A viewer recently reached out to me and asked if I wanted to pick up a log from his yard. He had a tree removed and was planning on cutting it up himself for some lumber, but time got away from him and he needs it out of his yard sooner rather than later.
Of course, I said yes, and he sent me a few pictures of it. It looks like it’s in pretty good shape, it was a silver maple tree. And it’s a pretty good size; the log is 10 feet long and about 44 inches in diameter, so that should put this right around 5,000 pounds.
Okay, so here’s what we’re looking at. The log is propped up on some smaller logs. The biggest concern right now is this fence, so the first step is going to be to roll this thing into the clearing beside it, and it will be a clear shot up into the trailer.
So to convince this thing to roll in that direction as I’m lifting, I have it wrapped in a chain which isn’t going to be sliding around too much. It should cause the whole log to pivot over and hopefully land more out into this clearing so I don’t knock out that garbage can fence.
I’ve changed my approach angle so it’s a little bit more in line, but the bigger log it’s sitting on top of is really going to screw this up, because it’s going to try and slide that way even further. I’m hoping as I pull on it, it will get more in line with the trailer.
That went a little bit better than I was expecting, and it’s sitting on the back of the trailer now. Now this should be a simple matter of a typical loading operation.
I often get asked why I have a blanket on the cable. The idea behind the blanket is a little bit of risk mitigation as far as the risk associated with the cable or an anchor point or something in the whole system failing under load. The blanket weighs the cable down and should help to direct the cable down into the ground as opposed to going up into the air. It could also potentially entangle the cable making the reach on the cable a little bit shorter so it won’t be able to whiplash out as far. And if the reach on a whiplashing cable is reduced enough so it just barely misses you, those couple of feet can be a life saver.
You can also get a synthetic cable for the winch as well. The advantage there is that the cable doesn’t have as much stored energy, so there’s less risk of severe injury if it does break. The downside to those is they don’t have as much wear resistance, and in an application like this, the cable does take a decent amount of wear.
All right, the log is up there! I got it chained down and the last thing to do before I head out is walk around and make sure I have everything. Then, unhook the winch and drive back.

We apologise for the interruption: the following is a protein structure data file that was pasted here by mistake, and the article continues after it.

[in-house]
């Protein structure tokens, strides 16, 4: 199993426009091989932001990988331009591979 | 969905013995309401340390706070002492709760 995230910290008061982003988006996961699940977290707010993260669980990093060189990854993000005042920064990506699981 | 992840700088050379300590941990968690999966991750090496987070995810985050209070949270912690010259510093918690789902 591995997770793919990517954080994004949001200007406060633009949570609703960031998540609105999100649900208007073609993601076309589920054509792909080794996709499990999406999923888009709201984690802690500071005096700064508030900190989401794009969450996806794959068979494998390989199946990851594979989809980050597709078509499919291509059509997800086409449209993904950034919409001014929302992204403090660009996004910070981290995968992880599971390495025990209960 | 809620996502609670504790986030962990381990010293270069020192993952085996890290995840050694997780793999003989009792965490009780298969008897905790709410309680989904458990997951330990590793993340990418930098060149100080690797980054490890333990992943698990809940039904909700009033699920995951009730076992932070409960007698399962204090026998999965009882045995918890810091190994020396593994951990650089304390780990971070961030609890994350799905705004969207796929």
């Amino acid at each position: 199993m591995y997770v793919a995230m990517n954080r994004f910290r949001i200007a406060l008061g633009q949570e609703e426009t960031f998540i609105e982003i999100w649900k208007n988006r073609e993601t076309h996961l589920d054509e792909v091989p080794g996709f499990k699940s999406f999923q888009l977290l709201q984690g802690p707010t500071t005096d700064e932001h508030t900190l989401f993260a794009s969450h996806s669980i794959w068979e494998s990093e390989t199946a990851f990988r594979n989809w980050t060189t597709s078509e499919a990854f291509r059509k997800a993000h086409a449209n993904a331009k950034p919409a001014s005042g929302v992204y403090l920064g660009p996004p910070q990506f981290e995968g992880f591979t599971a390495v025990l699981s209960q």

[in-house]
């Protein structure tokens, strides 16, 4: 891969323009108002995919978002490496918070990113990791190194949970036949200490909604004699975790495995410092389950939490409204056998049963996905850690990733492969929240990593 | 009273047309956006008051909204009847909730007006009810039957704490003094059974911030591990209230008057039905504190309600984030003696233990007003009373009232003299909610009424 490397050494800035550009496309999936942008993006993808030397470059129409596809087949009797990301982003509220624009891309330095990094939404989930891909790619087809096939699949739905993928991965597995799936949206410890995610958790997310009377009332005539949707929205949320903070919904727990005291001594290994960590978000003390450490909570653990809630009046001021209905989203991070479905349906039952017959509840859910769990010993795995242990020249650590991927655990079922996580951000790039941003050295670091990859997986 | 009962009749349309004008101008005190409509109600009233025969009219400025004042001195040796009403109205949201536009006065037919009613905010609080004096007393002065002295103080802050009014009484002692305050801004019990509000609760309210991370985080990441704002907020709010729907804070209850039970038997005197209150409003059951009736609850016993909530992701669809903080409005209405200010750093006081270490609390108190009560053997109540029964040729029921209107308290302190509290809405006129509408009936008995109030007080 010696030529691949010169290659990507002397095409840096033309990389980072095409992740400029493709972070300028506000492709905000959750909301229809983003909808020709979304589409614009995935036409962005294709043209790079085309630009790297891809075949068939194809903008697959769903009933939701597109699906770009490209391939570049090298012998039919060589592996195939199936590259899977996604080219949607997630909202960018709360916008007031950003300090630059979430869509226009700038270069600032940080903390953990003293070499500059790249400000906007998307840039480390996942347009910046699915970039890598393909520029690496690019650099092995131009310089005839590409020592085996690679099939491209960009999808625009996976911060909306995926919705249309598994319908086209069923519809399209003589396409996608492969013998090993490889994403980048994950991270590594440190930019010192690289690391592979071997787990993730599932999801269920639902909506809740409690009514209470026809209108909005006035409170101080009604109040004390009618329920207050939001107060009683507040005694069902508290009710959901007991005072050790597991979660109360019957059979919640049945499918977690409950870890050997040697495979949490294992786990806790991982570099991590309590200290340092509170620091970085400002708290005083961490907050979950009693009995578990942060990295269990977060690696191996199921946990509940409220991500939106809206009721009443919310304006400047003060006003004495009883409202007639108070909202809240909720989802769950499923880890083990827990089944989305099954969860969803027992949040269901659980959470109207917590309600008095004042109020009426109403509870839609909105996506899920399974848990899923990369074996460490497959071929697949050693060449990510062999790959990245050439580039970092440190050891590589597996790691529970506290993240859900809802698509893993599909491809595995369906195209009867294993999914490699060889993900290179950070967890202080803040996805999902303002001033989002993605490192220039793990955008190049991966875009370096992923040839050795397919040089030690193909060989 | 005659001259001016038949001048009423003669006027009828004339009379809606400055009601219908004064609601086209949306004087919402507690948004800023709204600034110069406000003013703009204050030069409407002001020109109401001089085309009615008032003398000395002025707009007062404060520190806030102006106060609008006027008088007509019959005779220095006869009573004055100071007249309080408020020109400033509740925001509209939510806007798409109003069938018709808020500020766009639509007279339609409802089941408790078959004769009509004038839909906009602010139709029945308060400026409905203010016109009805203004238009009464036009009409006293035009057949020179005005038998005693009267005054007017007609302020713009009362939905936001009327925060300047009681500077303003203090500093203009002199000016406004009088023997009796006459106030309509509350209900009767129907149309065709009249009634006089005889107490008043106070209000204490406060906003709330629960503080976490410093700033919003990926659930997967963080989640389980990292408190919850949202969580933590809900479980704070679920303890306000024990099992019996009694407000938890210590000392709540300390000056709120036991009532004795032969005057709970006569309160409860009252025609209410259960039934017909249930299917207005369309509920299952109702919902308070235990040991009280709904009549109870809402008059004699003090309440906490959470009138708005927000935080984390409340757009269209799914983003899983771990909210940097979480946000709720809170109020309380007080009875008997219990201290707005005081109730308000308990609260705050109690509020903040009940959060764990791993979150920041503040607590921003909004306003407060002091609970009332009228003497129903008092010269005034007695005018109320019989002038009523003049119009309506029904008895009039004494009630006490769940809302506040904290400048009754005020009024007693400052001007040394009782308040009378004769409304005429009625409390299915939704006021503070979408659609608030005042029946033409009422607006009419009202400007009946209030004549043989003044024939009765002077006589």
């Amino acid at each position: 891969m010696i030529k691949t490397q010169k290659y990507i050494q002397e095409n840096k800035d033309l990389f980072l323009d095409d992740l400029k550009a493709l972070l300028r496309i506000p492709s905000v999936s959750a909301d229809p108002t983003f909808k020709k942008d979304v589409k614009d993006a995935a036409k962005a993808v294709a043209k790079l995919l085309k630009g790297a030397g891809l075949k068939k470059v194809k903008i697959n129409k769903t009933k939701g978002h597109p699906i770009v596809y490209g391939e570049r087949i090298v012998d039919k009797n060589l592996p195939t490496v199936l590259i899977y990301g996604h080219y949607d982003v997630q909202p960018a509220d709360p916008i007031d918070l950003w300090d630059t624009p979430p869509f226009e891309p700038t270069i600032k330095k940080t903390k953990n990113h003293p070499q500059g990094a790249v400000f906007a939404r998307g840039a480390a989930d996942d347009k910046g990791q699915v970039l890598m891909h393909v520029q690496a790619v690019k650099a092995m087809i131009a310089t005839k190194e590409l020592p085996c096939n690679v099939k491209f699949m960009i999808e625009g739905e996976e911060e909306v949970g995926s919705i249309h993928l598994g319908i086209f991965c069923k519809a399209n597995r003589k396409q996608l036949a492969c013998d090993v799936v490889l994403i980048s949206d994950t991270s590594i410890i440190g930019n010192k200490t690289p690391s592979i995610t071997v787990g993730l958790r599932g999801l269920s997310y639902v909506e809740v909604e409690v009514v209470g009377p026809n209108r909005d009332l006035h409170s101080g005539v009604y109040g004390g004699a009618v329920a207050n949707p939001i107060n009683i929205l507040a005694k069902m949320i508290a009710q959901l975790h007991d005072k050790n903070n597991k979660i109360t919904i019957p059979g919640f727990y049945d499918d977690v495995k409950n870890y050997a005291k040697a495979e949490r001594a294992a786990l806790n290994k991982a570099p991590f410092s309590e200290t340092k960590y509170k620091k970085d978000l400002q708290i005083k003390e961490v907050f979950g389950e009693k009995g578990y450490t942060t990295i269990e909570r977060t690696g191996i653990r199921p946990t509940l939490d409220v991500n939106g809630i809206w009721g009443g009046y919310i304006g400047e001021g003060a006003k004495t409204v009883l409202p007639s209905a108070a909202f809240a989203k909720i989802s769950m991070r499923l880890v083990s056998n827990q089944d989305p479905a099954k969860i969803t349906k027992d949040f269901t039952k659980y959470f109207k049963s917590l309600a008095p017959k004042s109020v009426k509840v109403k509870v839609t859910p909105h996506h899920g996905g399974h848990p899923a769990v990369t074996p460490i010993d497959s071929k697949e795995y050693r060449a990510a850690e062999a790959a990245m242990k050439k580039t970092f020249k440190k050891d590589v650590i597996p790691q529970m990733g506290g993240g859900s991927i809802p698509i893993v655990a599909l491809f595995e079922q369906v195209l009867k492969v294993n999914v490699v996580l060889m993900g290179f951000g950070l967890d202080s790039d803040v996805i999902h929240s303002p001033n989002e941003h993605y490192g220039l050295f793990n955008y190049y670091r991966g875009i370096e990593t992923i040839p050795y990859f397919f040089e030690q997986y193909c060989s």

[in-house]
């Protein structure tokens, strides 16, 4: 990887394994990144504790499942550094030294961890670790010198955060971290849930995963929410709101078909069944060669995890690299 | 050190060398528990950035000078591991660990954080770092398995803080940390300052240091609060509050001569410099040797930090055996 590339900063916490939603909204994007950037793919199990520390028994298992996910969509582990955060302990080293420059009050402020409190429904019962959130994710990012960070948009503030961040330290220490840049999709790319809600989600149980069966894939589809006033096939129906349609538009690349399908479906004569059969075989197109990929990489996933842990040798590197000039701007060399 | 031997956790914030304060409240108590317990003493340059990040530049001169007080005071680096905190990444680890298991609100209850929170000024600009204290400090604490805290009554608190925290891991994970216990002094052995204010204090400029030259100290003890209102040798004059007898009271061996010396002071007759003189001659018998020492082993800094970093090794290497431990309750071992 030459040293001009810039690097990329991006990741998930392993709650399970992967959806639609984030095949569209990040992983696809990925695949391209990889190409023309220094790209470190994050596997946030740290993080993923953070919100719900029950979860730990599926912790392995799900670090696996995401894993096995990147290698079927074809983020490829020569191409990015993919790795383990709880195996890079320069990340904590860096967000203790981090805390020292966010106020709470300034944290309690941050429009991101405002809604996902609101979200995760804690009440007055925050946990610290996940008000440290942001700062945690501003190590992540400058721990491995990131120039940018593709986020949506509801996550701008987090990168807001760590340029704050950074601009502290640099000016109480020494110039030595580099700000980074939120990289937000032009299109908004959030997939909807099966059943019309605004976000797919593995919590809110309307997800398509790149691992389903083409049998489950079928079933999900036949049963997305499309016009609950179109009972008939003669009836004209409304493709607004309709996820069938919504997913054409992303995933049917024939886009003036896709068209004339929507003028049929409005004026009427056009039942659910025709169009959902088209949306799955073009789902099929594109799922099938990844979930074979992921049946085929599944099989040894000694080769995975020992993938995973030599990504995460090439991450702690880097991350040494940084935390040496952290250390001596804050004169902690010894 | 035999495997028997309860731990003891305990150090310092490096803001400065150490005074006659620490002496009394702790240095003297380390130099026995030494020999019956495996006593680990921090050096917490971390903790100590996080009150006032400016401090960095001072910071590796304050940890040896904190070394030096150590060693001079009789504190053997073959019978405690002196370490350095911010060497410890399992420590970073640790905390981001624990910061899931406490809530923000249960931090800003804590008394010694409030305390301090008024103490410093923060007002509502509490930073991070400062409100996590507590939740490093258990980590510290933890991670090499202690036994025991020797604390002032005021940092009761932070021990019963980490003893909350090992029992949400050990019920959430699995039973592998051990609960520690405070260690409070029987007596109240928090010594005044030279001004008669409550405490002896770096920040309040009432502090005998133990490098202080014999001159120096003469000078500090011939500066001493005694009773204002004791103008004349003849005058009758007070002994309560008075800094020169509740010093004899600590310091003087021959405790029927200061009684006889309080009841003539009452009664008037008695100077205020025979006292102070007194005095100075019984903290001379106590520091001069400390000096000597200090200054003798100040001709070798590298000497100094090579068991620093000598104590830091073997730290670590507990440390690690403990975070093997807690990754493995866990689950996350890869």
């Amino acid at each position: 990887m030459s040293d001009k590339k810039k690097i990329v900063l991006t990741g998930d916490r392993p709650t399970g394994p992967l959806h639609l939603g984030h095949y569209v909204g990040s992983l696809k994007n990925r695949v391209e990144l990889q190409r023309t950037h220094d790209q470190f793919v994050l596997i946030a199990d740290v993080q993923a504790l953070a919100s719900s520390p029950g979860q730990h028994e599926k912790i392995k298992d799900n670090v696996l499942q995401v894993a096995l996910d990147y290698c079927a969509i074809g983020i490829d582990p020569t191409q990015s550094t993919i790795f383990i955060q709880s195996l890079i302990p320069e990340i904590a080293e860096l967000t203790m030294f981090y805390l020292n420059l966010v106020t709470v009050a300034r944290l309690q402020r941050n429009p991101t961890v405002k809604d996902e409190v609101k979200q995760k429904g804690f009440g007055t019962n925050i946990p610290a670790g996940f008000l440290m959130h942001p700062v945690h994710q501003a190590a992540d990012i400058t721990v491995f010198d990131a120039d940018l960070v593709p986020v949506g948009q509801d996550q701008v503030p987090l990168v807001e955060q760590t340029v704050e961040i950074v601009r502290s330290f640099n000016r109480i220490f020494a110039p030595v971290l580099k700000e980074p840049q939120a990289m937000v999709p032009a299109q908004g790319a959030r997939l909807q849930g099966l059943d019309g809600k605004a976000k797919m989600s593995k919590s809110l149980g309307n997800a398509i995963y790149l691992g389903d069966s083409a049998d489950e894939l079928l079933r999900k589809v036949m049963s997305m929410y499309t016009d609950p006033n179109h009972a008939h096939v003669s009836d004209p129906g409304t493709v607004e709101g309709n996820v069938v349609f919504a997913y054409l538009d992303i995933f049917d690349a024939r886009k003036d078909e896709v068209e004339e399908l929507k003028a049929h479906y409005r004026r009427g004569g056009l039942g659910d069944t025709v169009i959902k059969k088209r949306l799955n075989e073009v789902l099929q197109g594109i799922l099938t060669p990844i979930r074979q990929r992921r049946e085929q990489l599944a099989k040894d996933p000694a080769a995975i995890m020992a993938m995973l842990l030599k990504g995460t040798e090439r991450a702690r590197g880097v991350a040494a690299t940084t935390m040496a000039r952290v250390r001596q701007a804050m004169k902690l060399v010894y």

So another successful pick-up! I will put a coat of anchor seal on here, but it looks like it hasn’t checked a whole lot, so that’s indicative of having some sealant on there already. This was definitely one of my longer pick-ups. The door to door time was right at two hours; I’m a little rusty. It’s already five o’clock tonight, and I’m not in a huge rush to get this off the trailer, so I’ll save that for another day.
So it’s a couple of days later, and I have some free time to off-load this log. Normally I set this up with the winch on the trailer pushing the log off the trailer and onto the mill, but today I’ve set things up so I’m using the winch on the mill to pull the log onto it. I have a pair of skis which are just some bent quarter inch steel, and they work really well to slide logs along the bunks of the mill. So I lubricate those with a little bit of diesel from the lube bottle, and then I can place them under the log as it’s coming off. This is really helpful on a log like this where you have two crotched limbs putting their weight down between the bunks. The skies help to lift and allow the whole log to ride over top of the bunks, and it comes onto the mill fairly easily.
The last thing I’ll do is raise the log up a little bit on both sides and put the skies underneath those crotch areas. That’s going to further support and stabilize the log so it’s not going to be rolling around on me as I’m cutting it.
I’m really looking forward to opening up this log and seeing all of the awesome stuff inside of here. It’s quite large and that makes me pretty excited! I’ll probably get this cut up in a couple of weeks, so stay tuned! Hopefully you enjoyed a little more detail on the pick-up process; I’ve gotten requests to go into a little more detail on how to get things onto the trailer with the arch.
That’s it for this one. Thank you as always for watching. I greatly appreciate it! If you have any questions on urban logging or anything back in the shop, please feel free to leave me a comment. As always, I’ll be happy to answer any questions you might have. And, until next time, happy woodworking!